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Eruptions - Windows to the Universe

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This is an image of the eruption of Mt. Pinatubo.
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Image from: U.S. Geological Survey

Eruptions

Volcanic eruptions come in many different forms. Shield volcanoes typically spew lava accompanied only by hot gases. These lavas flow slowly down the mountain with speeds of 15 miles per hour or slower. Composite volcanoes can put forth lava accompanied by clouds of ash, bombs, lava fragments, crystallized, glassy material, as well as hot gases. In some eruptions, ash and lava is buoyied by hot vapors and pours down the slopes of a volcano very rapidly, with speeds up to 100 miles per hour. This is called pyroclastic flow. In other cases hot material from the volcano can melt snow and ice at the volcano summit and the whole mass of mud and lava can sweep rapidly down the mountain, destroying everything in its path. This type of flow is called a lahar.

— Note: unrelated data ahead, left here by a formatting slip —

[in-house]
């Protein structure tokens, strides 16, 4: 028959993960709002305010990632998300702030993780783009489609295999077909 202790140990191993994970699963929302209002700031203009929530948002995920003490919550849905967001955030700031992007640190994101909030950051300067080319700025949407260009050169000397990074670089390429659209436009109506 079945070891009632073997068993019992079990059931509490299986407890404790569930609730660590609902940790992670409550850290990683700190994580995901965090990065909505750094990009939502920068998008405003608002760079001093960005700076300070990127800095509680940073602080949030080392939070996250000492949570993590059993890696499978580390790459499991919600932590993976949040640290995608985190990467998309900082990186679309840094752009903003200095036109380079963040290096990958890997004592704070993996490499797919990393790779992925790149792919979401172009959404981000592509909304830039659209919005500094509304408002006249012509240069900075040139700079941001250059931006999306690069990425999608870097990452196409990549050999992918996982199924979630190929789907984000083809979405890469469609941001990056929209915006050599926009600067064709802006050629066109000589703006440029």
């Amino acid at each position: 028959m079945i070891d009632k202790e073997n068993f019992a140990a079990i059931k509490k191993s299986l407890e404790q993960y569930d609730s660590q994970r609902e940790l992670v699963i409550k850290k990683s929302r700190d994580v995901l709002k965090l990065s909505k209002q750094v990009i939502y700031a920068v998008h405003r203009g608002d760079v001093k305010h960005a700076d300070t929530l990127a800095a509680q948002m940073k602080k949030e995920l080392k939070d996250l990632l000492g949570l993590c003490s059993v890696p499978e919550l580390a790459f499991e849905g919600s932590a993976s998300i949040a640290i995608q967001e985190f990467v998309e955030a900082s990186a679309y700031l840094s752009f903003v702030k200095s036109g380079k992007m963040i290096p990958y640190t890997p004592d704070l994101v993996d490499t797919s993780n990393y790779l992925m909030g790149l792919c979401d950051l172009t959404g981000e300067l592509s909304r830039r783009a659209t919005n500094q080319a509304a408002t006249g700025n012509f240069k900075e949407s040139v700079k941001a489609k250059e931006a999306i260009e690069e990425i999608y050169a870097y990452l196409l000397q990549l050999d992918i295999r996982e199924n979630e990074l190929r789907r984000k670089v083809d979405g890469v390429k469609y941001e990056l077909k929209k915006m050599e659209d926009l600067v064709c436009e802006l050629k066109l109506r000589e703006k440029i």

Because eruptions release significant amounts of gas into the atmosphere from the deep interior of the earth, volcanic eruptions are considered to add to the world's inventory of atmospheric gases. Moreover, if an eruptive column of gases and ash reaches the stratosphere, it can have a significant affect on the weather.

There have been some spectacular eruptions in Earth history. These include Mt. Pelee, Krakatoa, Crater Lake (formerly Mt. Mazama), Mt. Vesuvius, Mt. St. Helens, Mt. Pinatubo.


Last modified May 22, 2008 by Becca Hatheway.

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